Food Establishment Inspections
The new food safety inspection system enacted on July 1, 2018, follows best practices in food safety and falls in line with national standards, creating more uniformity in inspections. The system moves away from the older, traditional 100-point scoring system and toward a risk-based inspection approach. This puts an emphasis on Foodborne Illness Risk Factors - the violations which are more likely to lead to consumers getting sick. The CDC has identified 5 major risk factors which contribute to foodborne illness. They are:
- Improper hot and cold holding temperatures.
- Improper cooking temperatures.
- Poor employee health and hygiene.
- Contaminated utensils and equipment.
- Food from unsafe sources.
Food Establishment Inspection Look-Up Available
Please be advised that inspections only provide a snapshot of a food establishment's practices, as they are based on what is seen at the time of the inspection. If an establishment does not do well during an inspection, Health Department Staff work to educate the food establishment workers to assist with preventing repeat violations.
Food establishments in Peoria County are inspected routinely and unannounced depending on the risk assessment classification (PDF) assigned to each food establishment. Risk assessments are based on the State of Illinois Food Service Sanitation Code (PDF) and the Food Safety Code of Peoria County (PDF), and other applicable food safety regulations.
The general yearly inspection schedule is as follows:
- Category I — 3 inspections
- Category II — 2 inspections
- Category III — 1 inspection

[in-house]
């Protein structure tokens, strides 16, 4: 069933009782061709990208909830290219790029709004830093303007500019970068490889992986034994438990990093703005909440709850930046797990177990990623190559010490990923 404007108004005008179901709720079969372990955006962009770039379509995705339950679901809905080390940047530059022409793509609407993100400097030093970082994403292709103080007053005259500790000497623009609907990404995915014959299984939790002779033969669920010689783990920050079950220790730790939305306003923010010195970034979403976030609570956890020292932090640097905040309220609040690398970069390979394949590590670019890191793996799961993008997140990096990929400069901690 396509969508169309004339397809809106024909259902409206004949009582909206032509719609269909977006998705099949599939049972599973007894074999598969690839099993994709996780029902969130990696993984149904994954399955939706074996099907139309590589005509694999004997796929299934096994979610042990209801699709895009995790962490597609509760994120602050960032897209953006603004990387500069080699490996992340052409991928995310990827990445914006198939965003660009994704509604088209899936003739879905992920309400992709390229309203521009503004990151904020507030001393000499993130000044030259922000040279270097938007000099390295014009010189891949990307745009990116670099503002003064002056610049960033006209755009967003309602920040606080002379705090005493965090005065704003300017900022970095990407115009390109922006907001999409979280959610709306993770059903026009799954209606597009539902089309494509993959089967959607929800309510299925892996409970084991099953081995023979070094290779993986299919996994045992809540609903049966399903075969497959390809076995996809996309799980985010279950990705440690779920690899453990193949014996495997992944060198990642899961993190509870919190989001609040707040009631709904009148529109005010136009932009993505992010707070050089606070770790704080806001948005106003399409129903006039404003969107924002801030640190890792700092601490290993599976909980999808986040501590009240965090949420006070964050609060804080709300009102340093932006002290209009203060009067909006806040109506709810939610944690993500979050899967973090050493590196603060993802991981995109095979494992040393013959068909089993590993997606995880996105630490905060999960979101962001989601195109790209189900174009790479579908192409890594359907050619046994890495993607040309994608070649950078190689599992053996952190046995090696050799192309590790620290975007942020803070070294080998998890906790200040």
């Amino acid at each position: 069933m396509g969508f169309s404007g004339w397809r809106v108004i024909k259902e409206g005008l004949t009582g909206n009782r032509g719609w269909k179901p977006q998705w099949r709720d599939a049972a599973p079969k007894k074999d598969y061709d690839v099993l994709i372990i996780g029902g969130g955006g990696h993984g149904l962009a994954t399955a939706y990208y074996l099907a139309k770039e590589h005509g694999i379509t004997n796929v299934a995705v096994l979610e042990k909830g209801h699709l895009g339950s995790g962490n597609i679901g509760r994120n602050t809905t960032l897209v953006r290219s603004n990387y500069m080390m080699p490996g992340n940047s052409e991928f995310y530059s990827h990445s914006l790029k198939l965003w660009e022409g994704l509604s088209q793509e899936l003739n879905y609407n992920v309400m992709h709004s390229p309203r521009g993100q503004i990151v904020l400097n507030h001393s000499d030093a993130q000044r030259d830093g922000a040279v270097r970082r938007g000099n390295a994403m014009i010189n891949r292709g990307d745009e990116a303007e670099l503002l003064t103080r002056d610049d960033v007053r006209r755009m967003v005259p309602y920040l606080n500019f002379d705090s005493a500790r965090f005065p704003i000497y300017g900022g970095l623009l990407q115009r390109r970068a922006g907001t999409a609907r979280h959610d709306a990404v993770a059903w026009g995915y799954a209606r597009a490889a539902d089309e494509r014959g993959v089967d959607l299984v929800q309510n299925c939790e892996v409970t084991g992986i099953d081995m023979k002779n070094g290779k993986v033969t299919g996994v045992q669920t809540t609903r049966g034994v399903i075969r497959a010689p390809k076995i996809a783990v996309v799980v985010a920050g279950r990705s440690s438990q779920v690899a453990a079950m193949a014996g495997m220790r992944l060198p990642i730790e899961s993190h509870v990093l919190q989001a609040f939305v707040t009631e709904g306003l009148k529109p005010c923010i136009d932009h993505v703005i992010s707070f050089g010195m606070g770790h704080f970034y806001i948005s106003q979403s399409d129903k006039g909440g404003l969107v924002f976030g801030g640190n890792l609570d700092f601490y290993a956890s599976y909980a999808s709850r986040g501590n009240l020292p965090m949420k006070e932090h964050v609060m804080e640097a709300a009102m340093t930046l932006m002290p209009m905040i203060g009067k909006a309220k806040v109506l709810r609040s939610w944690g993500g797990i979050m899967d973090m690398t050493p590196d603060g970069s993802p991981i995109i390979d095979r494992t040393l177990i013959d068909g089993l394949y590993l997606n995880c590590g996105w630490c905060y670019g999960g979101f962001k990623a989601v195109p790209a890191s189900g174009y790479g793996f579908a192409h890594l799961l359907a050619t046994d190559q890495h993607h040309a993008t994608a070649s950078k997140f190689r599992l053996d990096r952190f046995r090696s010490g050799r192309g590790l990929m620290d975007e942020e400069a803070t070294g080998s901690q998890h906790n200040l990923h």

Compliance and follow-up (recheck) inspections are conducted as needed in addition to the routine inspections. During any type of inspection, Health Department Staff work to educate food establishment employees as to why certain practices are not acceptable and how these practices can contribute to food-borne illness.
There are 58 items or categories under which violations may be written when conducting a food inspection. These violation categories are divided into Foodborne Illness Risk Factors and Good Retail Practices.
Foodborne Illness Risk Factors are those violations which have a higher likelihood of contributing to a foodborne illness such as improper cooking and hot/cold holding temperatures and poor employee hygiene.
Good Retail Practices are violations of basic operational and sanitation conditions such as leaking faucets, missing light shields, etc.
Risk Factor violations and Good Retail Practice violations are also divided into three categories: Priority, Priority Foundation, and Core.
Priority items are violations that can contribute directly to foodborne illness if not controlled. For instance, not cooking chicken to 165 degrees.
Priority Foundation items are violations that could contribute to Priority violations if not controlled such as not having a calibrated metal stem thermometer to take the temperature of the chicken.
Core violations relate to general sanitation, operational controls, sanitation standard operating procedures (SSOPs), facilities or structures, equipment design, or general maintenance. For instance, the floor that an employee is standing on to take the temperature of the chicken is dirty.
There is no score. Food Establishments will be given the number of Risk Factor Violations and Risk Factor Repeat Violations.